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  • Human Rights Research Center

Global Mining of Renewable Energy Resources Tied to Human Rights Abuses

June 9, 2023

Artisanal miners carry sacks of ore at the Shabara artisanal mine near Kolwezi on October 12, 2022. [Image credit: Junior Kannah/AFP via Getty Images]

Cited article by Katie Surma, Inside Climate News

HRRC supports the findings by the Business and Human Rights Resource Center which documents the hundreds of rights abuses in the mining industry. More safeguards must be implemented to protect the environment, workers, and communities where mining is taking place.

Article Summary

According to a new report by the Business and Human Rights Resource Center, a UK-based human rights organization, over 90 organizations have committed hundreds of alleged human rights abuses in the past 12 years. The report documents 510 incidents including physical assaults, child labor, arbitrary arrests, detentions, environmental crimes involving polluting drinking water, and violating communities’ rights to be consulted about projects that affect them. Further, the Business and Human Rights Resource Center stated the abuses can be attributed to the US and other nations who have failed to put in place appropriate labor and environmental safeguards for the mining process.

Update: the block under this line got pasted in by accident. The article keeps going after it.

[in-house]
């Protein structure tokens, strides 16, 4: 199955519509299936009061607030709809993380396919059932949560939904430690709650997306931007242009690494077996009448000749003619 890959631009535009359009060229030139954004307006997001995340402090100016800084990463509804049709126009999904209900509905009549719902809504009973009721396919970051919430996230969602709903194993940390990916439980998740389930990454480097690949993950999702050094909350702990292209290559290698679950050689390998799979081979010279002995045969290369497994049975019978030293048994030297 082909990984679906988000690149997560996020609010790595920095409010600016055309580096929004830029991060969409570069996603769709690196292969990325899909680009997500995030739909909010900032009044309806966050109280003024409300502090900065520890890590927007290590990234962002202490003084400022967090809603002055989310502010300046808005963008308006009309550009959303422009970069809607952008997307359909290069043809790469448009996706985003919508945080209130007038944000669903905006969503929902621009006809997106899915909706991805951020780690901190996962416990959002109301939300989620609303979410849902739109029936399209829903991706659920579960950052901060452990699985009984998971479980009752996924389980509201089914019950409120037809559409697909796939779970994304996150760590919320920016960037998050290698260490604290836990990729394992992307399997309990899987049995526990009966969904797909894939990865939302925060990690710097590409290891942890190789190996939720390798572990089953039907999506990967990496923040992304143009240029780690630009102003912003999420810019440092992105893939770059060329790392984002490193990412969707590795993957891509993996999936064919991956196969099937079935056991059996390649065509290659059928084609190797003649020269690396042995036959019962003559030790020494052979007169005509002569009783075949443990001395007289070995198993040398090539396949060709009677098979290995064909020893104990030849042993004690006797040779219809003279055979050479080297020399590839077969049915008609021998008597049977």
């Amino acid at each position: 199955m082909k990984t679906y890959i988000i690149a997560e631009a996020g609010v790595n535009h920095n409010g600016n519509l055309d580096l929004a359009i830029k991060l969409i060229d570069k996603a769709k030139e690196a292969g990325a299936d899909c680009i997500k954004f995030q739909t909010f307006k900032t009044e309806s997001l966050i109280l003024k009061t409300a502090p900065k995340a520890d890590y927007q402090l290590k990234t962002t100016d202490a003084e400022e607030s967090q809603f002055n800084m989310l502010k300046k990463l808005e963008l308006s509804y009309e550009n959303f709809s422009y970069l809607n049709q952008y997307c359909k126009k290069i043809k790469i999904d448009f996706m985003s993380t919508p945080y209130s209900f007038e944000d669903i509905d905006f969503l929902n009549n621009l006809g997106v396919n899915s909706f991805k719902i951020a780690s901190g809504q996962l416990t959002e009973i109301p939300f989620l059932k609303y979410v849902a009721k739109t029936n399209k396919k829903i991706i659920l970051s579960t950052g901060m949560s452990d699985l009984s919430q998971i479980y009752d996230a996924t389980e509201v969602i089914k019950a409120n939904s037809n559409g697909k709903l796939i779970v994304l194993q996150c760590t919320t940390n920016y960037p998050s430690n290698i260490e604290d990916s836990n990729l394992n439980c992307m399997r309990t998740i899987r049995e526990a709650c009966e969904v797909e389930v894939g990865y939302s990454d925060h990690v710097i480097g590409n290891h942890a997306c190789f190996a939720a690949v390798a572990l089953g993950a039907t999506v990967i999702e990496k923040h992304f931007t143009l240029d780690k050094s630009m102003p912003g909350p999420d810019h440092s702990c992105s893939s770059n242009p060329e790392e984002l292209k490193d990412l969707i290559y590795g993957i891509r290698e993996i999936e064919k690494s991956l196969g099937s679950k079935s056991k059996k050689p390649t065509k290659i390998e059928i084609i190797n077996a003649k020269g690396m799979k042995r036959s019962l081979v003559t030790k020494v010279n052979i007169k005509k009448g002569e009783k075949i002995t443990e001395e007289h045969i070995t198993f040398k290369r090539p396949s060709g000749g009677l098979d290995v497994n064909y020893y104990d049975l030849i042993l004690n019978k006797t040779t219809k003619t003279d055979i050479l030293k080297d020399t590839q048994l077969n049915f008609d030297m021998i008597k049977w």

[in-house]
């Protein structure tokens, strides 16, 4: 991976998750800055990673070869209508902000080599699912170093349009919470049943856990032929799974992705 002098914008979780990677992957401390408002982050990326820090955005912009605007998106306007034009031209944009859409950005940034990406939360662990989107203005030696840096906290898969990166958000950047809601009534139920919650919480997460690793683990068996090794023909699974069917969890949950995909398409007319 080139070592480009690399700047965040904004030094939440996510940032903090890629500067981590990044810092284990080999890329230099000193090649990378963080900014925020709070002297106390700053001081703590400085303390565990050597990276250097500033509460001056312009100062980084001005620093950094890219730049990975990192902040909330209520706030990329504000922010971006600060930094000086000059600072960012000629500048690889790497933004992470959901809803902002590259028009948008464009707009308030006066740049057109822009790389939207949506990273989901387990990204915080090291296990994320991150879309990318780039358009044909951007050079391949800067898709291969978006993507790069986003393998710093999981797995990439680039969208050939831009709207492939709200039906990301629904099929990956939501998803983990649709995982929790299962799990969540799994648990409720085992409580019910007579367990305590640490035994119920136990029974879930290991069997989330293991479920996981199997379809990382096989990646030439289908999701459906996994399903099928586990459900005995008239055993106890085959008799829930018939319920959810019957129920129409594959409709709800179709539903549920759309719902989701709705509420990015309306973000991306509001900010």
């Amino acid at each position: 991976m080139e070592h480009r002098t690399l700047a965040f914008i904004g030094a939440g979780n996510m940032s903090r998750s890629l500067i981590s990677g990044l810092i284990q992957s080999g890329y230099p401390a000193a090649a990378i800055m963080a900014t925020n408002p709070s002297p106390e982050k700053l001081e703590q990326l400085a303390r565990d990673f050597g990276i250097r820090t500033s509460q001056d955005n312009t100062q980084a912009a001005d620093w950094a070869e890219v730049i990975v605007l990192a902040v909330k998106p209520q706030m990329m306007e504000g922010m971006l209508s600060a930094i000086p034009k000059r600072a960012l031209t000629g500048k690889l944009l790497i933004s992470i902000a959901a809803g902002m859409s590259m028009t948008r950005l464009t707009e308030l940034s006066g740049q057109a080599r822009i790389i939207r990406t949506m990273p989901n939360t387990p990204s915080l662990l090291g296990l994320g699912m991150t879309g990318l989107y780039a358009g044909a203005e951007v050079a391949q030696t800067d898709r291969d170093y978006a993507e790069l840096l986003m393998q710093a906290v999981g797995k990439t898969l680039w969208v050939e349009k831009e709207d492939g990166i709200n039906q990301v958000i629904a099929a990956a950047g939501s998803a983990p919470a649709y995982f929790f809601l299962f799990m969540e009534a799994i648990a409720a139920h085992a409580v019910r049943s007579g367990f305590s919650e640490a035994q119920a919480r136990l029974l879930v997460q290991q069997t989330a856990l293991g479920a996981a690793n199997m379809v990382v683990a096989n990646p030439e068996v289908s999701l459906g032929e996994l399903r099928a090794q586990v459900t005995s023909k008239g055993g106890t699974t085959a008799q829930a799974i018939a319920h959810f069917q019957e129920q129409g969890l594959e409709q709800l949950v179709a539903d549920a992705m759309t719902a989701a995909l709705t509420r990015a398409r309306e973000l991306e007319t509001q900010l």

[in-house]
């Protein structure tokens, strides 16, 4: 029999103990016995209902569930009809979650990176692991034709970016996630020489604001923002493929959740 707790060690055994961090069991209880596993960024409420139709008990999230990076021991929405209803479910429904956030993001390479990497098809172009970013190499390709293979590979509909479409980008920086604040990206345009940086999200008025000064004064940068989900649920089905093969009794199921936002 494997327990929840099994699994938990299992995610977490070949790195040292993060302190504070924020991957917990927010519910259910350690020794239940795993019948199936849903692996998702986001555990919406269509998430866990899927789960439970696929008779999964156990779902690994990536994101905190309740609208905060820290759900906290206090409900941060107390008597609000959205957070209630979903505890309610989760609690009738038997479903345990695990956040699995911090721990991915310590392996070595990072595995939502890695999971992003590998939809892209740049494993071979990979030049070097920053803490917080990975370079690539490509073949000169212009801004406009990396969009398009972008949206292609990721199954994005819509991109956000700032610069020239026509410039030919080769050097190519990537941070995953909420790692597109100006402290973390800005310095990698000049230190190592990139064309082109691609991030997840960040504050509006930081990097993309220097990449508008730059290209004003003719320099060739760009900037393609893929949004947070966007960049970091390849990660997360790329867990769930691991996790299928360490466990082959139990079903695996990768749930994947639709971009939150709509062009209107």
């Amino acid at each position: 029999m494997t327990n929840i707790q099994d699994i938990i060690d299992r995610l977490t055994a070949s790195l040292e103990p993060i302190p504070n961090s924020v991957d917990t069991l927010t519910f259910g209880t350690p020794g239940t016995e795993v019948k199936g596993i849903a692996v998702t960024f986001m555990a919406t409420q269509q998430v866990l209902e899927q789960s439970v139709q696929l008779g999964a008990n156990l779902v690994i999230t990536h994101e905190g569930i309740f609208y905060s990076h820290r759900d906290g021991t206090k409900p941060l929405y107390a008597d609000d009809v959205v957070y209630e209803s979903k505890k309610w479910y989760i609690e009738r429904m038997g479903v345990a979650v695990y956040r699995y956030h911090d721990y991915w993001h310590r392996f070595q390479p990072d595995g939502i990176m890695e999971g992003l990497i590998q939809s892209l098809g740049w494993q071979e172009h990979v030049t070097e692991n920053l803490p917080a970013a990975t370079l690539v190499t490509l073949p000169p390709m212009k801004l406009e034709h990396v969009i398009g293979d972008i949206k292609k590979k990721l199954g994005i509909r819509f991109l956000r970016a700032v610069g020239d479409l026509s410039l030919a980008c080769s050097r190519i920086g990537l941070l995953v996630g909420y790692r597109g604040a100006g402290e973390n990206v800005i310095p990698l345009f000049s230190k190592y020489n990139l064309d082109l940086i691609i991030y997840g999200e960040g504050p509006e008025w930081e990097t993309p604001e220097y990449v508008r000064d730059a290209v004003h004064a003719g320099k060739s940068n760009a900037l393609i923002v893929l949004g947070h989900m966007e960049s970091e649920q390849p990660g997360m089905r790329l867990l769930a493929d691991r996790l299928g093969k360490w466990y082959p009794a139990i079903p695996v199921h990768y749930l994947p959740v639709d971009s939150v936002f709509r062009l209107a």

Separate from this report, Human Rights Watch documented that the US allows for mining companies to "self-police" where companies will state that their supplies of materials have engaged in no improper conduct. Recently, US president Biden launched an Interagency Working Group to address these issues and reform exiting mining laws, but other nations and the European Union are quickly expanding their own legislation which will make it harder to conduct due diligence and ensure human rights abuses are not being committed.

Read HRRC contributor Lauren Salim's publication on Canadian mining operations and international human rights violations.


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